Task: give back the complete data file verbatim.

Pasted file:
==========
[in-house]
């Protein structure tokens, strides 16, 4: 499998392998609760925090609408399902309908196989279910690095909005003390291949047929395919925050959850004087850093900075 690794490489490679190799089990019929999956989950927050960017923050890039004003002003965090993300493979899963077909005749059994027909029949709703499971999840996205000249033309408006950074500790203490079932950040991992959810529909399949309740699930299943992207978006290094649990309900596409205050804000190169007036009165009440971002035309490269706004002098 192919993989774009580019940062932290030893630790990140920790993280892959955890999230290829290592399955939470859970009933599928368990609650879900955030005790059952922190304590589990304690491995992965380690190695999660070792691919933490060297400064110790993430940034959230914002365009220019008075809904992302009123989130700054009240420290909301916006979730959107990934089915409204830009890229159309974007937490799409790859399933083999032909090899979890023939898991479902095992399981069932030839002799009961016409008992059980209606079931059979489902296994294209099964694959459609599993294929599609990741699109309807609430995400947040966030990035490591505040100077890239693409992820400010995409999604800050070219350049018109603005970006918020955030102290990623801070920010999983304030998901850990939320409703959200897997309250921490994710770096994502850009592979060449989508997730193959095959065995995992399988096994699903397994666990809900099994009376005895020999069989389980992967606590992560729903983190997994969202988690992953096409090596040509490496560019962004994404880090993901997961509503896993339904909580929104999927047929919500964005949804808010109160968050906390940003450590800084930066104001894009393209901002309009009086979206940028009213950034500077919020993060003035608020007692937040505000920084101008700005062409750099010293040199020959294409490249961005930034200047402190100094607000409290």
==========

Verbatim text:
[in-house]
């Protein structure tokens, strides 16, 4: 499998392998609760925090609408399902309908196989279910690095909005003390291949047929395919925050959850004087850093900075 690794490489490679190799089990019929999956989950927050960017923050890039004003002003965090993300493979899963077909005749059994027909029949709703499971999840996205000249033309408006950074500790203490079932950040991992959810529909399949309740699930299943992207978006290094649990309900596409205050804000190169007036009165009440971002035309490269706004002098 192919993989774009580019940062932290030893630790990140920790993280892959955890999230290829290592399955939470859970009933599928368990609650879900955030005790059952922190304590589990304690491995992965380690190695999660070792691919933490060297400064110790993430940034959230914002365009220019008075809904992302009123989130700054009240420290909301916006979730959107990934089915409204830009890229159309974007937490799409790859399933083999032909090899979890023939898991479902095992399981069932030839002799009961016409008992059980209606079931059979489902296994294209099964694959459609599993294929599609990741699109309807609430995400947040966030990035490591505040100077890239693409992820400010995409999604800050070219350049018109603005970006918020955030102290990623801070920010999983304030998901850990939320409703959200897997309250921490994710770096994502850009592979060449989508997730193959095959065995995992399988096994699903397994666990809900099994009376005895020999069989389980992967606590992560729903983190997994969202988690992953096409090596040509490496560019962004994404880090993901997961509503896993339904909580929104999927047929919500964005949804808010109160968050906390940003450590800084930066104001894009393209901002309009009086979206940028009213950034500077919020993060003035608020007692937040505000920084101008700005062409750099010293040199020959294409490249961005930034200047402190100094607000409290």